A healthier Mataniko River in Honiara, Solomon Islands holds first canoe race

The canoe race was the first of its kind on the river to show the recreational potential of the river and the importance of restoring and rehabilitating the river ecosystem.

Solomon Islands celebrated the World Environment Day by organising partners and stakeholders for a day of clean-up of the Mataniko River in Honiara on the 9 June this year. The event also marked the World Oceans Day and the Coral Triangle Initiative Day with the Ministry of Environment and Ministry of Fisheries co-hosting the programme.

The Mataniko River activity attracted different organisations to help with the clean-up of the river which was followed by an organised canoe race that drew hundreds of spectators to river bank. The canoe race was the climax of the day, with both men and women's races held.

SI WED1Canoe races in the Mataniko River in Honiara

Speaking during the event the Permanent Secretary of the Solomon Islands Ministry of Environment, Climate Change, Disaster Management and Meteorology, Dr Melchior Mataki stressed that the canoe race was the first of its kind on the river and was purposely done to show the recreational potential of the river and the importance of restoring and rehabilitating the river ecosystem.

He further stated that this is also part of changing the public perception of the river especially the communities living along its banks and that the Mataniko River Health project implemented by his ministry shows the governments' long-term commitment.

In 2015, with funding from the Noumea Convention, the Secretariat of the Pacific Regional Environment Programme (SPREP) helped install three 20 metre booms at different points within the River to collect the waste and trash that flowed downstream as part of the Mataniko River Health Project.

SI WED3Installation of booms along the Mataniko River in 2015

A range of community consultations was also held to explain how the booms were collecting the rubbish as well as how to sort the collected waste, record it and dispose of it properly. SPREP then funded 12 months of rubbish collection and sorting of this waste by the community, SPREP also helped install rubbish bins for each household and transfer stations to hold the collected waste until rubbish collection.

The funded rubbish collection and sorting comes to an end next month in July for which SPREP is now exploring options for continuing support.

Mr Fred Patison representing SPREP and the Pacific Ecosystem-based Adaptation to Climate Change (PEBACC) project was also full of praise for the initiative.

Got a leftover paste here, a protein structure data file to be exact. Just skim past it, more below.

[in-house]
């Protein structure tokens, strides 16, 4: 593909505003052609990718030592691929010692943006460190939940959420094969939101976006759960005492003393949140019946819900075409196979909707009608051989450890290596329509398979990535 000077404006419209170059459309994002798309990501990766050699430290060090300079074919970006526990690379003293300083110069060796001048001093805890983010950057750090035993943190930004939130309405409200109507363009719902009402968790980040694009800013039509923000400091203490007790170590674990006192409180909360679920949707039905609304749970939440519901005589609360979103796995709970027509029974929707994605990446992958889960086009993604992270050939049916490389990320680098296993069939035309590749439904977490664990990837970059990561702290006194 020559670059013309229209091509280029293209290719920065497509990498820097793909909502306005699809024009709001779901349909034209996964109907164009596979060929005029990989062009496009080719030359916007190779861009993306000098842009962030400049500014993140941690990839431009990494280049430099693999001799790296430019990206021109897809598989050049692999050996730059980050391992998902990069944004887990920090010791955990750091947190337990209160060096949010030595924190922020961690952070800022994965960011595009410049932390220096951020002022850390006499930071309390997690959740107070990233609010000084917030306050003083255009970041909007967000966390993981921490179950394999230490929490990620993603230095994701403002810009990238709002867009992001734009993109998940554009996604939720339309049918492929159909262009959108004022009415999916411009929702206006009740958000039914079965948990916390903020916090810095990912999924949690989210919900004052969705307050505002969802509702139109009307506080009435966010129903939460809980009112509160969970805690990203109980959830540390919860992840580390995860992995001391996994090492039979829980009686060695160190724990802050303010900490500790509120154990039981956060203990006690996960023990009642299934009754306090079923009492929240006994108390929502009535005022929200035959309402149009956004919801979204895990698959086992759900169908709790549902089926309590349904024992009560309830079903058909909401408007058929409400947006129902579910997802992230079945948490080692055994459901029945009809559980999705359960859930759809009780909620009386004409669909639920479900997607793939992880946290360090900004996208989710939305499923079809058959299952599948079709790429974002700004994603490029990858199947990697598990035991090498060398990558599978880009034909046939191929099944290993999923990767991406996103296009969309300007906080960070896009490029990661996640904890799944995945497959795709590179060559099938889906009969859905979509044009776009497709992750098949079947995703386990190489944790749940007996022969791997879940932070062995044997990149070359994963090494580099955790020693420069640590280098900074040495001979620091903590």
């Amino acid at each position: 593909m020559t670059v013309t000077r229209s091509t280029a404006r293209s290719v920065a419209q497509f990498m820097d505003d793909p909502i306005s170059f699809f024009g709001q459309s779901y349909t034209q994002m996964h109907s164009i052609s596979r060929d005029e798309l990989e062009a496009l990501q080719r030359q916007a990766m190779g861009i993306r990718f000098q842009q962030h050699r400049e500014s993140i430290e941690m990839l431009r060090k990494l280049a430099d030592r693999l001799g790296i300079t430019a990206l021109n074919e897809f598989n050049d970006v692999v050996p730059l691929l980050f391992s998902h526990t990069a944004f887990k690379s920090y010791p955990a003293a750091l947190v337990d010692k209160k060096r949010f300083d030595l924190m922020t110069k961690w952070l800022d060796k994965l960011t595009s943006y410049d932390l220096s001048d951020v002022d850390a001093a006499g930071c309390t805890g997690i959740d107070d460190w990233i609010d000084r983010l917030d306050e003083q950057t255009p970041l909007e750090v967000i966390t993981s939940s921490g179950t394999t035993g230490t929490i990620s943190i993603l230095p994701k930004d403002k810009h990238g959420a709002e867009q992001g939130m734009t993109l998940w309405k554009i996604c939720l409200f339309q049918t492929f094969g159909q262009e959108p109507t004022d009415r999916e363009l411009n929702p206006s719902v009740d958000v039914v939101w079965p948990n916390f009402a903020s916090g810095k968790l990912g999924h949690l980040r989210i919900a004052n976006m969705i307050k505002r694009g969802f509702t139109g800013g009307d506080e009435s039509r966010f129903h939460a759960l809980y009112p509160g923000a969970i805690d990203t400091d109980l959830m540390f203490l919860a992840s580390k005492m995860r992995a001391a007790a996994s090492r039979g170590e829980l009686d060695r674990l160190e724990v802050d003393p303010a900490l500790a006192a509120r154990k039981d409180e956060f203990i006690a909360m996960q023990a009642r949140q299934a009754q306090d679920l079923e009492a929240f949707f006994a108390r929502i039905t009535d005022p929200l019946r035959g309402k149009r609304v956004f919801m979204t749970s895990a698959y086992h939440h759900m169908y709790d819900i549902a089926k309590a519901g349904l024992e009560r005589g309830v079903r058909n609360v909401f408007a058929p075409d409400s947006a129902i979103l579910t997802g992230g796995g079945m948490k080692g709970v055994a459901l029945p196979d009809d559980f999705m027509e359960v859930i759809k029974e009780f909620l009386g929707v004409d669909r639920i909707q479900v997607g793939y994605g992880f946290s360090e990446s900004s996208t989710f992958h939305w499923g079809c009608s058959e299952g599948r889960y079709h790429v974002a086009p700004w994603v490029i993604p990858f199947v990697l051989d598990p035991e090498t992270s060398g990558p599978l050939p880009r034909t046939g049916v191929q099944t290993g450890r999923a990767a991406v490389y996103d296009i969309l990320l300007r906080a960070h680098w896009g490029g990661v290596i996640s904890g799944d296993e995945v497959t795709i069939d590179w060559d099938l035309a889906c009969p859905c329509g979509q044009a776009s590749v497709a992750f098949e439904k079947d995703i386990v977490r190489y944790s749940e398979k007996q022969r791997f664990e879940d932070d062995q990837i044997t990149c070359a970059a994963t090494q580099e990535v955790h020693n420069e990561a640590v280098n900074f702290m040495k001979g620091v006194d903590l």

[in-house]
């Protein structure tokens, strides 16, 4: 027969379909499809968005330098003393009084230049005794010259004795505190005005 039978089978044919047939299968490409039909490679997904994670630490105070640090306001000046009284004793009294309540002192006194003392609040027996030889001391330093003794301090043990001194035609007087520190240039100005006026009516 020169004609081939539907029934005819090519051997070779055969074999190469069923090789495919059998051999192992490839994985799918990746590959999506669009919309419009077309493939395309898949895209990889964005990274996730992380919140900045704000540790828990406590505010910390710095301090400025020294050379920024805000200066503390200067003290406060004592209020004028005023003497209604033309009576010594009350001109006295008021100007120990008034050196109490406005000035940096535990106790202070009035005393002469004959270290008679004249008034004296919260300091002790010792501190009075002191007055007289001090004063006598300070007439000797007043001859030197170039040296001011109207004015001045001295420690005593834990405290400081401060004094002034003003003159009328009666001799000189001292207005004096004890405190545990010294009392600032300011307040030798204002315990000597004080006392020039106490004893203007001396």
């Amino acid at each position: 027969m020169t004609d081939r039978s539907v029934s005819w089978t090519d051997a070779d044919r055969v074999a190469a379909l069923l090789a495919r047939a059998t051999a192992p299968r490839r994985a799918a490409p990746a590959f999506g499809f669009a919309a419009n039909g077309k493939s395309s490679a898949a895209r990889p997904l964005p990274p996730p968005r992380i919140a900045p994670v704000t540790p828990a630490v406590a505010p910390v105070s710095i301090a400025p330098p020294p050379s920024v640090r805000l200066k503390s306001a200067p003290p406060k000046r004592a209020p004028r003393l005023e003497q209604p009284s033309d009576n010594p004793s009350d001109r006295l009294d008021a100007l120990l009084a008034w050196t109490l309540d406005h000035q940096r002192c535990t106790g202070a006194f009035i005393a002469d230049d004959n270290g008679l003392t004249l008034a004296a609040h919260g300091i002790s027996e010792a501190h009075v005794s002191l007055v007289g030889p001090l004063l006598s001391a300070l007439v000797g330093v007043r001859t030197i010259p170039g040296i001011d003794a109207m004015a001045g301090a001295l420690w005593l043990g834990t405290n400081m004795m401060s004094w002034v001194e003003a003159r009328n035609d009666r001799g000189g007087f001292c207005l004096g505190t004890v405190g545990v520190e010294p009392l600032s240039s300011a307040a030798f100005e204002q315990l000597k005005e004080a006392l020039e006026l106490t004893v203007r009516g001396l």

"This has been an amazing initiative undertaken by the government and people of Solomon Islands and we look forward to supporting such activities as part of our work once we have finalised the ecosystem-based adaptation plans for action for Honiara," said Mr Patison.

PEBACC focusses on strengthening and protecting the role of natural ecosystem services to enhance resilience to climate change with activities in Fiji, Solomon Islands and Vanuatu. Using these natural solutions is also called ecosystem-based adaptation (EbA).

"In order to have a deeper understanding of the resilience and vulnerability in Honiara we'll look at the interconnectedness of social and ecological systems and how these are being impacted by climate and non-climate drivers, to do this we'll be conducting Ecosystem and Socio-economic Resilience Analysis and Mappings (ESRAM) in Honiara which will help us plan for the right actions to use EbA to address the climate change impacts felt."

He also expressed the fact that once EbA implementation plans are formulated, PEBACC will be able to contribute to such public awareness events in the next few years to encourage ecosystem management approaches for Honiara city.

The two-day World Environment Day celebrations concluded with a dinner hosted by the Ministry of Environment, Climate Change, Disaster Management and Meteorology at the Heritage Park Hotel to acknowledge the participation of all stakeholders and partners.

Some of the stakeholders that participated in the Mataniko River clean up activity included youth volunteers from youth at work, communities residing along the river bank, government officials, and officers from the Royal Solomon Islands Police Force, officers from the Solomon Water, Solomon Islands National University, and volunteers from the general public.

The PEBACC is a five-year project which began last year and is funded by the German Federal Ministry of the Environment, Nature Conservation, Building and Nuclear Safety (BMUB) and is implemented by SPREP in partnership with the Governments of Fiji, Solomon Islands and Vanuatu.

World Environment Day is on 5 June, World Ocean Day on 8 June and Coral Triangle Day on 9 June.

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